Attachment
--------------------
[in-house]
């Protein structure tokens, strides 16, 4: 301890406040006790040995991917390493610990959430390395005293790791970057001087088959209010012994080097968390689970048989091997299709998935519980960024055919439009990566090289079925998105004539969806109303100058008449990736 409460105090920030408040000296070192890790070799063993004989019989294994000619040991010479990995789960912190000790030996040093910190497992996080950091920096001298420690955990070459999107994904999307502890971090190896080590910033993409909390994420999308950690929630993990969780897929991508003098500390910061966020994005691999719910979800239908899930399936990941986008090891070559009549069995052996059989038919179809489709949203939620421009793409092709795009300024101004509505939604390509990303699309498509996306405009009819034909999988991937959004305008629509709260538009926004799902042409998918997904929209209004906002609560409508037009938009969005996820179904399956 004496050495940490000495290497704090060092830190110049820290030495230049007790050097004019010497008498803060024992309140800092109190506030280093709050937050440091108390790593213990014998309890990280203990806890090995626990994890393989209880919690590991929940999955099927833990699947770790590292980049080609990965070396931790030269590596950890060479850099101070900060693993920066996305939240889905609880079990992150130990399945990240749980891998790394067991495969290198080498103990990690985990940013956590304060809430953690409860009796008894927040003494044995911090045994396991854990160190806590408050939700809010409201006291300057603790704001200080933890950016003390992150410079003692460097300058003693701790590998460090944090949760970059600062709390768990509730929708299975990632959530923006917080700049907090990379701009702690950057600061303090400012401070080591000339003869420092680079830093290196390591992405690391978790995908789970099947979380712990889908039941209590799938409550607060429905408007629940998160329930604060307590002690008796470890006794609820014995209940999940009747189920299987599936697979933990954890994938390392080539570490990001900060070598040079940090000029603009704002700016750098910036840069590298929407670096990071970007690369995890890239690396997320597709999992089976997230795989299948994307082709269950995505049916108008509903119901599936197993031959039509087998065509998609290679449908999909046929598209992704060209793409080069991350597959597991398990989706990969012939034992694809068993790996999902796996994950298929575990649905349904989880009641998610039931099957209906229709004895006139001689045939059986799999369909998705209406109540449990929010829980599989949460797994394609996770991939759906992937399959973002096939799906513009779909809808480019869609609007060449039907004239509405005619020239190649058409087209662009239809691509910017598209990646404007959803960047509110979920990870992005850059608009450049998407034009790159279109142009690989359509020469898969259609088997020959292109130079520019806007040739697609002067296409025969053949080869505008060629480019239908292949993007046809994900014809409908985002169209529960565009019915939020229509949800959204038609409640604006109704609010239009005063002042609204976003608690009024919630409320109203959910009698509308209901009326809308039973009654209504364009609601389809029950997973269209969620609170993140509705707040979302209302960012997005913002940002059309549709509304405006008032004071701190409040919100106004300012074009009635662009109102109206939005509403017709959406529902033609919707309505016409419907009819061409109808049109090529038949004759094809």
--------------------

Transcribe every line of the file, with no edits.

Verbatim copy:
[in-house]
């Protein structure tokens, strides 16, 4: 301890406040006790040995991917390493610990959430390395005293790791970057001087088959209010012994080097968390689970048989091997299709998935519980960024055919439009990566090289079925998105004539969806109303100058008449990736 409460105090920030408040000296070192890790070799063993004989019989294994000619040991010479990995789960912190000790030996040093910190497992996080950091920096001298420690955990070459999107994904999307502890971090190896080590910033993409909390994420999308950690929630993990969780897929991508003098500390910061966020994005691999719910979800239908899930399936990941986008090891070559009549069995052996059989038919179809489709949203939620421009793409092709795009300024101004509505939604390509990303699309498509996306405009009819034909999988991937959004305008629509709260538009926004799902042409998918997904929209209004906002609560409508037009938009969005996820179904399956 004496050495940490000495290497704090060092830190110049820290030495230049007790050097004019010497008498803060024992309140800092109190506030280093709050937050440091108390790593213990014998309890990280203990806890090995626990994890393989209880919690590991929940999955099927833990699947770790590292980049080609990965070396931790030269590596950890060479850099101070900060693993920066996305939240889905609880079990992150130990399945990240749980891998790394067991495969290198080498103990990690985990940013956590304060809430953690409860009796008894927040003494044995911090045994396991854990160190806590408050939700809010409201006291300057603790704001200080933890950016003390992150410079003692460097300058003693701790590998460090944090949760970059600062709390768990509730929708299975990632959530923006917080700049907090990379701009702690950057600061303090400012401070080591000339003869420092680079830093290196390591992405690391978790995908789970099947979380712990889908039941209590799938409550607060429905408007629940998160329930604060307590002690008796470890006794609820014995209940999940009747189920299987599936697979933990954890994938390392080539570490990001900060070598040079940090000029603009704002700016750098910036840069590298929407670096990071970007690369995890890239690396997320597709999992089976997230795989299948994307082709269950995505049916108008509903119901599936197993031959039509087998065509998609290679449908999909046929598209992704060209793409080069991350597959597991398990989706990969012939034992694809068993790996999902796996994950298929575990649905349904989880009641998610039931099957209906229709004895006139001689045939059986799999369909998705209406109540449990929010829980599989949460797994394609996770991939759906992937399959973002096939799906513009779909809808480019869609609007060449039907004239509405005619020239190649058409087209662009239809691509910017598209990646404007959803960047509110979920990870992005850059608009450049998407034009790159279109142009690989359509020469898969259609088997020959292109130079520019806007040739697609002067296409025969053949080869505008060629480019239908292949993007046809994900014809409908985002169209529960565009019915939020229509949800959204038609409640604006109704609010239009005063002042609204976003608690009024919630409320109203959910009698509308209901009326809308039973009654209504364009609601389809029950997973269209969620609170993140509705707040979302209302960012997005913002940002059309549709509304405006008032004071701190409040919100106004300012074009009635662009109102109206939005509403017709959406529902033609919707309505016409419907009819061409109808049109090529038949004759094809």